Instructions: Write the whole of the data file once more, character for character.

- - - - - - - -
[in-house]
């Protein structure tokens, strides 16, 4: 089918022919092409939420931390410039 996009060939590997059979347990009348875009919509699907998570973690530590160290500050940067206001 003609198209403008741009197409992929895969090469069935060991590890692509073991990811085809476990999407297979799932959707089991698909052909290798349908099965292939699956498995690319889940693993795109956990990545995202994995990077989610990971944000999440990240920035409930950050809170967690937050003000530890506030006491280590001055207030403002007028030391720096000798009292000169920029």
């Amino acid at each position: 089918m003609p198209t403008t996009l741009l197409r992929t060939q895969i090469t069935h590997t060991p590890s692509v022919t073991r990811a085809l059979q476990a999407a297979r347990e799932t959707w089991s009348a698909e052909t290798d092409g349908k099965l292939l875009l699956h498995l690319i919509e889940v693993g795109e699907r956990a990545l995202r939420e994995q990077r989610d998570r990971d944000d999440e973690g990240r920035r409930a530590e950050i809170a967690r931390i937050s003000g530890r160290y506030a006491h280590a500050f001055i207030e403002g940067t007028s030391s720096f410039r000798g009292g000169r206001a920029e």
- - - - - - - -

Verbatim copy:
[in-house]
């Protein structure tokens, strides 16, 4: 089918022919092409939420931390410039 996009060939590997059979347990009348875009919509699907998570973690530590160290500050940067206001 003609198209403008741009197409992929895969090469069935060991590890692509073991990811085809476990999407297979799932959707089991698909052909290798349908099965292939699956498995690319889940693993795109956990990545995202994995990077989610990971944000999440990240920035409930950050809170967690937050003000530890506030006491280590001055207030403002007028030391720096000798009292000169920029």
């Amino acid at each position: 089918m003609p198209t403008t996009l741009l197409r992929t060939q895969i090469t069935h590997t060991p590890s692509v022919t073991r990811a085809l059979q476990a999407a297979r347990e799932t959707w089991s009348a698909e052909t290798d092409g349908k099965l292939l875009l699956h498995l690319i919509e889940v693993g795109e699907r956990a990545l995202r939420e994995q990077r989610d998570r990971d944000d999440e973690g990240r920035r409930a530590e950050i809170a967690r931390i937050s003000g530890r160290y506030a006491h280590a500050f001055i207030e403002g940067t007028s030391s720096f410039r000798g009292g000169r206001a920029e």